Quantcast
Photo courtesy of Raphaël Barontini

The Art Galleries at TCU will present "Caribbean Fantasia," featuring new work by artist Raphaël Barontini. The Paris-based artist uses photographic imagery on textiles to create installations that conjure spectacle, celebration and ritual. From large-scale colorful banners and flags to items of customized clothing, his vibrant printed fabric work combines pattern and portraiture that is both eye-catching and alluring. His juxtaposition of seductive surfaces, playful fringe and tassels against silky drapery and soft leather, creates a dynamic gallery environment that suggests performance and improvisation.

For TCU, Barontini presents an immersive panorama at Fort Worth Contemporary Arts where visitors will be surrounded by large-scale fabric works, accompanied by an audio piece commissioned by hip hop musician Mike Ladd. Inspired by Barontini’s research on Haitian General Toussaint Louverture (1743-1803) and other leaders of the Haitian Revolution (1791–1804), the exhibition engages with a precise historical moment, the Battle of Vertières, and the fight independence from French colonial rule. Barontini considers equestrian portraiture as a symbol of identity and power, and in the context of Fort Worth, reflects on the history of the American cowboy, or more specifically, cowboys of color. Understood in this way Caribbean Fantasia represents an imaginary vision of a cavalcade for freedom.

Following the opening reception, the exhibit will be on view through May 2.

The Art Galleries at TCU will present "Caribbean Fantasia," featuring new work by artist Raphaël Barontini. The Paris-based artist uses photographic imagery on textiles to create installations that conjure spectacle, celebration and ritual. From large-scale colorful banners and flags to items of customized clothing, his vibrant printed fabric work combines pattern and portraiture that is both eye-catching and alluring. His juxtaposition of seductive surfaces, playful fringe and tassels against silky drapery and soft leather, creates a dynamic gallery environment that suggests performance and improvisation.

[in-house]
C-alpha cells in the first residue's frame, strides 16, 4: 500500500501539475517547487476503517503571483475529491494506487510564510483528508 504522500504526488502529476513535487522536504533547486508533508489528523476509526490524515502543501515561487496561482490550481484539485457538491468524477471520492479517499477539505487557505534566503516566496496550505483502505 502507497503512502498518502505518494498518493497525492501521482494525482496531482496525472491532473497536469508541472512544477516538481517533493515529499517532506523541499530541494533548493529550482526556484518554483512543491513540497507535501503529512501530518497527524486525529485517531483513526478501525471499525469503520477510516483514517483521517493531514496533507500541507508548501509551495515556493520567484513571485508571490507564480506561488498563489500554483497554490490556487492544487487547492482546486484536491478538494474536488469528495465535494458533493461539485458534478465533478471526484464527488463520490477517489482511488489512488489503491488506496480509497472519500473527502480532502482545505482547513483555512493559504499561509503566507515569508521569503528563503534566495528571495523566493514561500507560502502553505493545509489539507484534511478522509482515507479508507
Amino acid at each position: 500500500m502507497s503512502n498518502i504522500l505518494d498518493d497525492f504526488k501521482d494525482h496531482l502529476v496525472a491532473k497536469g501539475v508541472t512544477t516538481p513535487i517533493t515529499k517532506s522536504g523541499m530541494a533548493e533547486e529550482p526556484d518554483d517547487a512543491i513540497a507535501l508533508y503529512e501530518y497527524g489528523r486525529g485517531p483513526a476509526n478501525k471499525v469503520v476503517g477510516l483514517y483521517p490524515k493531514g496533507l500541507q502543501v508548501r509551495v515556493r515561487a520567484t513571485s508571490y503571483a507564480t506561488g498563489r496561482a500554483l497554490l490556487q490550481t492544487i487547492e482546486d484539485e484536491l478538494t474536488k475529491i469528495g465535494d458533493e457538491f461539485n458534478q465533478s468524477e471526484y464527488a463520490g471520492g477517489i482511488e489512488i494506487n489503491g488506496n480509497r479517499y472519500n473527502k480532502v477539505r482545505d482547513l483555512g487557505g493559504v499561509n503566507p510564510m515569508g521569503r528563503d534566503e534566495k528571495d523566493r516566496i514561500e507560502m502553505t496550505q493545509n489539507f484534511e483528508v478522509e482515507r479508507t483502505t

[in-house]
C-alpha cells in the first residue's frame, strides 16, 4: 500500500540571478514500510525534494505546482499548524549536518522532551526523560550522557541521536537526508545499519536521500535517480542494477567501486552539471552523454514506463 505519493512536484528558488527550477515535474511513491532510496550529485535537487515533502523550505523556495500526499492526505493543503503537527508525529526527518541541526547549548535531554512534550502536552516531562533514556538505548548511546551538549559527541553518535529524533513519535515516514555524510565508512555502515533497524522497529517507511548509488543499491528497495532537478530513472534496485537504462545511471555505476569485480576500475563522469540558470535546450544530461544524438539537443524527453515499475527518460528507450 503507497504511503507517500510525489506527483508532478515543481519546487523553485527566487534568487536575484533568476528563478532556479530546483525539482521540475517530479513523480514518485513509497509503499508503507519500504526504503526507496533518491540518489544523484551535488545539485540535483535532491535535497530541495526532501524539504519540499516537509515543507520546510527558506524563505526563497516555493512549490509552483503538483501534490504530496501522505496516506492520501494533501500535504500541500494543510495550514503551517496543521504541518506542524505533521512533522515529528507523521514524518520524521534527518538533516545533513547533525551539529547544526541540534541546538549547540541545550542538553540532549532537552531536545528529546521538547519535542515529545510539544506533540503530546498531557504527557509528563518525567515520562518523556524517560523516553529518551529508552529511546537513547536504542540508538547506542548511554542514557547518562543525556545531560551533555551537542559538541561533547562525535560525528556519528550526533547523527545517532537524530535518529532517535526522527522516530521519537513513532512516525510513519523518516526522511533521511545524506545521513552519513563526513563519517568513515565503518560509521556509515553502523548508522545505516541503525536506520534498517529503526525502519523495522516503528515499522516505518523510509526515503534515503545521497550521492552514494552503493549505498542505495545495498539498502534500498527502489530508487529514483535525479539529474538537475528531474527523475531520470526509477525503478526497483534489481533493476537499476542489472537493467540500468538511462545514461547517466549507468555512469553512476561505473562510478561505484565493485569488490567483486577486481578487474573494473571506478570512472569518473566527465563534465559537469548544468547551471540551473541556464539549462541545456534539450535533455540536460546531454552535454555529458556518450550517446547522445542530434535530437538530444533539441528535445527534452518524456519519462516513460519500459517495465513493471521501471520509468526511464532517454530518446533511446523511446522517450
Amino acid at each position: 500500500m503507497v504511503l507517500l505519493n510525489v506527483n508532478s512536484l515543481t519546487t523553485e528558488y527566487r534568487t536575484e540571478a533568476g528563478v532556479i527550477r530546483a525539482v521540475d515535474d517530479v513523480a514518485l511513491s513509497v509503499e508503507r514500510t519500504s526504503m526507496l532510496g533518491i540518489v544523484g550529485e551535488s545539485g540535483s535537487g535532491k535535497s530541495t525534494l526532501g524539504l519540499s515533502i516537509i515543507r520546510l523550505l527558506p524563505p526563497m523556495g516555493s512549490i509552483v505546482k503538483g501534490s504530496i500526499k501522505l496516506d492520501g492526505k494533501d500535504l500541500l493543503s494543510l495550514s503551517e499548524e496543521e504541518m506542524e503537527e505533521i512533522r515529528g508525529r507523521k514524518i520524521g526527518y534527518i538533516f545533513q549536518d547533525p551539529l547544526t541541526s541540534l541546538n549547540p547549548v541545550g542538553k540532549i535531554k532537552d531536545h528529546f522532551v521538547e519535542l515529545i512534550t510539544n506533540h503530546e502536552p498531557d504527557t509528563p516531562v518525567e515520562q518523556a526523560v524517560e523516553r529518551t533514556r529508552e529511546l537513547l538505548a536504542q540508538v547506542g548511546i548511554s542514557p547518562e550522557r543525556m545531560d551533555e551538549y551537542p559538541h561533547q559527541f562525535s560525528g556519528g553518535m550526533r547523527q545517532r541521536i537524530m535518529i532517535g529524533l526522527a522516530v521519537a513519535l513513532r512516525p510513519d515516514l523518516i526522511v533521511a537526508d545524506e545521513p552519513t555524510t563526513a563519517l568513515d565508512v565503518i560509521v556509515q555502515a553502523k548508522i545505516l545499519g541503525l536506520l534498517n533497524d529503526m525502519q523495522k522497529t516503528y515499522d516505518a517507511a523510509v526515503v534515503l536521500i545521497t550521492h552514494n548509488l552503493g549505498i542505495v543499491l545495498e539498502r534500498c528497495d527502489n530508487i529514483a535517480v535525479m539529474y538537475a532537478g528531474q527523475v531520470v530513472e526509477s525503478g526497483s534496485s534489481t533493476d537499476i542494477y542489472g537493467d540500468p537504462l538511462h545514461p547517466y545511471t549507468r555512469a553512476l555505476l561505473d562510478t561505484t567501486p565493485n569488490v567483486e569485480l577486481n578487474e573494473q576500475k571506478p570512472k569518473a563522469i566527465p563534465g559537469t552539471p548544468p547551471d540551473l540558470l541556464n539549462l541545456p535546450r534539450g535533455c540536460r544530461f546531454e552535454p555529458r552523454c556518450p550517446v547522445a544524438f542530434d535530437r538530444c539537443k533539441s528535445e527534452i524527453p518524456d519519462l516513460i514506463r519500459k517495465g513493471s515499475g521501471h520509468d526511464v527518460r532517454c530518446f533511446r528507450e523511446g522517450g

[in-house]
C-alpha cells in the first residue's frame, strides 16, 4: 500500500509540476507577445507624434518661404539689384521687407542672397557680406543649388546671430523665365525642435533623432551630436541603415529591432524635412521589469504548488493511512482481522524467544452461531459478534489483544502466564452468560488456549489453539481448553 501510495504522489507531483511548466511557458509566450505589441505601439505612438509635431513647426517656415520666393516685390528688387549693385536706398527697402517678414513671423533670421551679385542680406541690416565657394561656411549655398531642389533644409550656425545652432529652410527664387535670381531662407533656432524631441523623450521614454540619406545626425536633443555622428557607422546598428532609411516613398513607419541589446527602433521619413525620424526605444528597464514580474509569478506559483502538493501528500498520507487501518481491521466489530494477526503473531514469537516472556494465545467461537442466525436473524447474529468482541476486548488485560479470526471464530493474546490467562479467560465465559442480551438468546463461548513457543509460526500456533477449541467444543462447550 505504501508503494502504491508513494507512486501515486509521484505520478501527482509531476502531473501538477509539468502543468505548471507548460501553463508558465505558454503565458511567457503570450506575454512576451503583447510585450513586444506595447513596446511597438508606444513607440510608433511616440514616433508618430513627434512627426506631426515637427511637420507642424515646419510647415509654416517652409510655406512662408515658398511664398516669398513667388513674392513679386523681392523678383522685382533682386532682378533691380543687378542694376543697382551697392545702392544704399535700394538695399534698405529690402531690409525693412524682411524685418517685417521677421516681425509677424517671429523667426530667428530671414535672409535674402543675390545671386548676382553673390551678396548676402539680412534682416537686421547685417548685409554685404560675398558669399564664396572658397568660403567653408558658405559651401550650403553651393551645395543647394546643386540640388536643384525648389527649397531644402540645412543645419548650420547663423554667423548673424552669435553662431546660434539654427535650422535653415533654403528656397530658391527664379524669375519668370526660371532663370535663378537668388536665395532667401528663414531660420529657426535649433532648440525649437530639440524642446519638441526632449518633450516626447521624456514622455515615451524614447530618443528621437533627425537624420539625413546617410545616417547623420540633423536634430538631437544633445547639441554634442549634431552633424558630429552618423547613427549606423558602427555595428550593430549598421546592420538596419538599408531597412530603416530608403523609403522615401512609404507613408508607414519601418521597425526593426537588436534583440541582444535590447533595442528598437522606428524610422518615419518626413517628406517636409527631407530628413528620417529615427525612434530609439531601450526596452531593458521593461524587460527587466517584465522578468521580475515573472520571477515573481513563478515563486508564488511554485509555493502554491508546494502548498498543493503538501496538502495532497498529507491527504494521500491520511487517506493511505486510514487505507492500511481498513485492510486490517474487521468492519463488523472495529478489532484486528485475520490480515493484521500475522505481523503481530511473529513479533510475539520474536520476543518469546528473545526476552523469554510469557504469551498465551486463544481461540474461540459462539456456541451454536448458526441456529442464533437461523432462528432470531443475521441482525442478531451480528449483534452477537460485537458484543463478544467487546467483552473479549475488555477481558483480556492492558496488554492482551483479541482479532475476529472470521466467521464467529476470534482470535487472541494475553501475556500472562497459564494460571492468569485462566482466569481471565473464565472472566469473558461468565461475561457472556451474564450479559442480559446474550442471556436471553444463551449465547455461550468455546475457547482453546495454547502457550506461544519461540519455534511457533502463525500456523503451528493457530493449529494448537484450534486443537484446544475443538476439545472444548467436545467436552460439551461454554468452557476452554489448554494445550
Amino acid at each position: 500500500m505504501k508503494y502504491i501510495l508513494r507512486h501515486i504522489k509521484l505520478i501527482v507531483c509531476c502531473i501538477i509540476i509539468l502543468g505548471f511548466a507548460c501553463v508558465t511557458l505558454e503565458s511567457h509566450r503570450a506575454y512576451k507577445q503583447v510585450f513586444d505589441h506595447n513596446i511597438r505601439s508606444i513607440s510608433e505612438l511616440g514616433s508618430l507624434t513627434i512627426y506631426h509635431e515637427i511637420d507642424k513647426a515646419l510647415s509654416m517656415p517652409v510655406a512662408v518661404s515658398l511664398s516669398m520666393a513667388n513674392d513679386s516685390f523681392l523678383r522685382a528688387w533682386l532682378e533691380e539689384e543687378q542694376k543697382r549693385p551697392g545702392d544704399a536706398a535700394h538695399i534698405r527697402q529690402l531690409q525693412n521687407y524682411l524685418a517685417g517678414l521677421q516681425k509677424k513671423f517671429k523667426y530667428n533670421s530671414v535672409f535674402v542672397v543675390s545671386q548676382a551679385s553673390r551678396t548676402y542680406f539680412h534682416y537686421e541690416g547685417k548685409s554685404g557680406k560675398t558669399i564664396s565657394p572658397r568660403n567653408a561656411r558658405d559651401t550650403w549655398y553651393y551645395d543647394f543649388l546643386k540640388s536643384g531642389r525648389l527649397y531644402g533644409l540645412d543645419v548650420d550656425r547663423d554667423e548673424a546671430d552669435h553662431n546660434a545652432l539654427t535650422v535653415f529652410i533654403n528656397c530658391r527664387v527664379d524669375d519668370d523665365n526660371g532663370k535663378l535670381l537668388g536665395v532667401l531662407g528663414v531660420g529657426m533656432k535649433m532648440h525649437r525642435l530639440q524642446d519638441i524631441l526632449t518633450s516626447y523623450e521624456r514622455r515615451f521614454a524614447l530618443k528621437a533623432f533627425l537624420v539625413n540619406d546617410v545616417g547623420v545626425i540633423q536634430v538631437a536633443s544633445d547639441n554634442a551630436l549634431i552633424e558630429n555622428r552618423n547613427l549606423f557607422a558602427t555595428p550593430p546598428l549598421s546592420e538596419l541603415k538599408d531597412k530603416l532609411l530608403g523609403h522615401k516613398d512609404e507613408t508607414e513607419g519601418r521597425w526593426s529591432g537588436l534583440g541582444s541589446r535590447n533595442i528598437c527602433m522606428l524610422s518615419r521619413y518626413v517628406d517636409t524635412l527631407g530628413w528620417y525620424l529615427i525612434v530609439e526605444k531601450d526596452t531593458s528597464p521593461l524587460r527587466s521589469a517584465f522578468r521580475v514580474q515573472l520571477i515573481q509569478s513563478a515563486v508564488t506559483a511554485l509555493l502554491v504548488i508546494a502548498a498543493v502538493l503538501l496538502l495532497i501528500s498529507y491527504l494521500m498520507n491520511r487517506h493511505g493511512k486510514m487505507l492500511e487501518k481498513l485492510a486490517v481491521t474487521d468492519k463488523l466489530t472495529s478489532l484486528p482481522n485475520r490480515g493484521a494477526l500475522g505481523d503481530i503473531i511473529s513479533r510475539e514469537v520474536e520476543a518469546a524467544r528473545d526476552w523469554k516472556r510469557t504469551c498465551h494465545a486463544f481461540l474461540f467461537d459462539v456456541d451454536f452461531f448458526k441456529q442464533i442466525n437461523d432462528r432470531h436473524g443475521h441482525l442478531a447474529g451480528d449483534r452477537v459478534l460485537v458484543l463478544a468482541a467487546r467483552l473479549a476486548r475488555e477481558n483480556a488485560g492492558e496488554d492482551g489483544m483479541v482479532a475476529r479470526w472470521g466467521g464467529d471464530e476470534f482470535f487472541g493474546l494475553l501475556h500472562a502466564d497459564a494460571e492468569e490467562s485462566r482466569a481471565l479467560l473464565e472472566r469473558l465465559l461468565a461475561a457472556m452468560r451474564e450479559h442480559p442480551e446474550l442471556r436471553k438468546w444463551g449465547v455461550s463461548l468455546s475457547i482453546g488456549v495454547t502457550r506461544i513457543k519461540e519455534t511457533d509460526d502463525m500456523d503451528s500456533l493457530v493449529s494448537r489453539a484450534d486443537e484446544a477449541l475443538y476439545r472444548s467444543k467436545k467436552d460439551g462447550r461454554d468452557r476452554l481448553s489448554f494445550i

For TCU, Barontini presents an immersive panorama at Fort Worth Contemporary Arts where visitors will be surrounded by large-scale fabric works, accompanied by an audio piece commissioned by hip hop musician Mike Ladd. Inspired by Barontini’s research on Haitian General Toussaint Louverture (1743-1803) and other leaders of the Haitian Revolution (1791–1804), the exhibition engages with a precise historical moment, the Battle of Vertières, and the fight independence from French colonial rule. Barontini considers equestrian portraiture as a symbol of identity and power, and in the context of Fort Worth, reflects on the history of the American cowboy, or more specifically, cowboys of color. Understood in this way Caribbean Fantasia represents an imaginary vision of a cavalcade for freedom.

Following the opening reception, the exhibit will be on view through May 2.

The Art Galleries at TCU will present "Caribbean Fantasia," featuring new work by artist Raphaël Barontini. The Paris-based artist uses photographic imagery on textiles to create installations that conjure spectacle, celebration and ritual. From large-scale colorful banners and flags to items of customized clothing, his vibrant printed fabric work combines pattern and portraiture that is both eye-catching and alluring. His juxtaposition of seductive surfaces, playful fringe and tassels against silky drapery and soft leather, creates a dynamic gallery environment that suggests performance and improvisation.

For TCU, Barontini presents an immersive panorama at Fort Worth Contemporary Arts where visitors will be surrounded by large-scale fabric works, accompanied by an audio piece commissioned by hip hop musician Mike Ladd. Inspired by Barontini’s research on Haitian General Toussaint Louverture (1743-1803) and other leaders of the Haitian Revolution (1791–1804), the exhibition engages with a precise historical moment, the Battle of Vertières, and the fight independence from French colonial rule. Barontini considers equestrian portraiture as a symbol of identity and power, and in the context of Fort Worth, reflects on the history of the American cowboy, or more specifically, cowboys of color. Understood in this way Caribbean Fantasia represents an imaginary vision of a cavalcade for freedom.

Following the opening reception, the exhibit will be on view through May 2.

WHEN

WHERE

Fort Worth Contemporary Arts Gallery
2900 W. Berry St.
Fort Worth, TX 76109
https://calendar.tcu.edu/event/raphael_barontini#.XjxGIi2ZOis

TICKET INFO

Admission is free.
All events are subject to change due to weather or other concerns. Please check with the venue or organization to ensure an event is taking place as scheduled.